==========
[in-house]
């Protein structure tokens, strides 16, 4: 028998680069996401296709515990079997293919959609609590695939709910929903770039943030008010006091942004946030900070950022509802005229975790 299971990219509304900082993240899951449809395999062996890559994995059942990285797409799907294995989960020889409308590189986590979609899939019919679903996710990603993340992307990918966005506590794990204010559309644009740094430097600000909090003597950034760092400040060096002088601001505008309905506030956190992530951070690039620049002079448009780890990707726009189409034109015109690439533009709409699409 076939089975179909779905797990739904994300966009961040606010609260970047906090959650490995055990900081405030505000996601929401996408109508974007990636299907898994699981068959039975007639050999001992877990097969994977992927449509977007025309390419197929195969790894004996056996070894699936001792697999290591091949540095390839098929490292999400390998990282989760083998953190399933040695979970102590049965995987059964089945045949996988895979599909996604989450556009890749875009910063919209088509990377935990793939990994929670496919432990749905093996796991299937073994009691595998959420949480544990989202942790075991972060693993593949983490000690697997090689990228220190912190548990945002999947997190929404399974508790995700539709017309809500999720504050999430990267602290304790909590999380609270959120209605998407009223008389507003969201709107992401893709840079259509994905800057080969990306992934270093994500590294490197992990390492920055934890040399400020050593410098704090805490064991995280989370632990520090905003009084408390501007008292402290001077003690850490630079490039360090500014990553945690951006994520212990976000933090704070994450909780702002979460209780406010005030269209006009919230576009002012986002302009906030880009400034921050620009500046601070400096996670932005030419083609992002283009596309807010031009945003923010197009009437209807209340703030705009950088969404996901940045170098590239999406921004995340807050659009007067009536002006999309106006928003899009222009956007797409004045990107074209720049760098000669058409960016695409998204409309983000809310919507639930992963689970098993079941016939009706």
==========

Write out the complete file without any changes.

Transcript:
[in-house]
């Protein structure tokens, strides 16, 4: 028998680069996401296709515990079997293919959609609590695939709910929903770039943030008010006091942004946030900070950022509802005229975790 299971990219509304900082993240899951449809395999062996890559994995059942990285797409799907294995989960020889409308590189986590979609899939019919679903996710990603993340992307990918966005506590794990204010559309644009740094430097600000909090003597950034760092400040060096002088601001505008309905506030956190992530951070690039620049002079448009780890990707726009189409034109015109690439533009709409699409 076939089975179909779905797990739904994300966009961040606010609260970047906090959650490995055990900081405030505000996601929401996408109508974007990636299907898994699981068959039975007639050999001992877990097969994977992927449509977007025309390419197929195969790894004996056996070894699936001792697999290591091949540095390839098929490292999400390998990282989760083998953190399933040695979970102590049965995987059964089945045949996988895979599909996604989450556009890749875009910063919209088509990377935990793939990994929670496919432990749905093996796991299937073994009691595998959420949480544990989202942790075991972060693993593949983490000690697997090689990228220190912190548990945002999947997190929404399974508790995700539709017309809500999720504050999430990267602290304790909590999380609270959120209605998407009223008389507003969201709107992401893709840079259509994905800057080969990306992934270093994500590294490197992990390492920055934890040399400020050593410098704090805490064991995280989370632990520090905003009084408390501007008292402290001077003690850490630079490039360090500014990553945690951006994520212990976000933090704070994450909780702002979460209780406010005030269209006009919230576009002012986002302009906030880009400034921050620009500046601070400096996670932005030419083609992002283009596309807010031009945003923010197009009437209807209340703030705009950088969404996901940045170098590239999406921004995340807050659009007067009536002006999309106006928003899009222009956007797409004045990107074209720049760098000669058409960016695409998204409309983000809310919507639930992963689970098993079941016939009706």